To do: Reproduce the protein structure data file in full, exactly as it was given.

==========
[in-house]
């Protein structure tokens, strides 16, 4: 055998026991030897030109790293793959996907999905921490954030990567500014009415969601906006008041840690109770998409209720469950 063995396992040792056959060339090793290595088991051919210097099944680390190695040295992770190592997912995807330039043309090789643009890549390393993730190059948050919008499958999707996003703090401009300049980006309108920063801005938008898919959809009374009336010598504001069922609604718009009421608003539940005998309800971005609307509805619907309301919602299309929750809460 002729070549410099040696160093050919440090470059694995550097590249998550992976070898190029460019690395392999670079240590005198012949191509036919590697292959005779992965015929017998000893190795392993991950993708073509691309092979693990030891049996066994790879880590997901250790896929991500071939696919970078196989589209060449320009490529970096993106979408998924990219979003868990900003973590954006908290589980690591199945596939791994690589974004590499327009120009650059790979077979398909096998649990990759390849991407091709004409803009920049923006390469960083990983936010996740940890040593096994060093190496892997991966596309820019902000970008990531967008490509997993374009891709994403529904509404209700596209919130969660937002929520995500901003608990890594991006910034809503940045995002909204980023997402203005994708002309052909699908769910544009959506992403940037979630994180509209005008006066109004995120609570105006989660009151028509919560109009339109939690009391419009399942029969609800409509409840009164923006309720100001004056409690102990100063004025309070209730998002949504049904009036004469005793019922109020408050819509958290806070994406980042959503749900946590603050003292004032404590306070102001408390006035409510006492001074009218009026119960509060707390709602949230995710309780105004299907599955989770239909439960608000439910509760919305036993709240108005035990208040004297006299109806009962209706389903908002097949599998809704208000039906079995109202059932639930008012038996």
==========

[in-house]
């Protein structure tokens, strides 16, 4: 055998026991030897030109790293793959996907999905921490954030990567500014009415969601906006008041840690109770998409209720469950 063995396992040792056959060339090793290595088991051919210097099944680390190695040295992770190592997912995807330039043309090789643009890549390393993730190059948050919008499958999707996003703090401009300049980006309108920063801005938008898919959809009374009336010598504001069922609604718009009421608003539940005998309800971005609307509805619907309301919602299309929750809460 002729070549410099040696160093050919440090470059694995550097590249998550992976070898190029460019690395392999670079240590005198012949191509036919590697292959005779992965015929017998000893190795392993991950993708073509691309092979693990030891049996066994790879880590997901250790896929991500071939696919970078196989589209060449320009490529970096993106979408998924990219979003868990900003973590954006908290589980690591199945596939791994690589974004590499327009120009650059790979077979398909096998649990990759390849991407091709004409803009920049923006390469960083990983936010996740940890040593096994060093190496892997991966596309820019902000970008990531967008490509997993374009891709994403529904509404209700596209919130969660937002929520995500901003608990890594991006910034809503940045995002909204980023997402203005994708002309052909699908769910544009959506992403940037979630994180509209005008006066109004995120609570105006989660009151028509919560109009339109939690009391419009399942029969609800409509409840009164923006309720100001004056409690102990100063004025309070209730998002949504049904009036004469005793019922109020408050819509958290806070994406980042959503749900946590603050003292004032404590306070102001408390006035409510006492001074009218009026119960509060707390709602949230995710309780105004299907599955989770239909439960608000439910509760919305036993709240108005035990208040004297006299109806009962209706389903908002097949599998809704208000039906079995109202059932639930008012038996």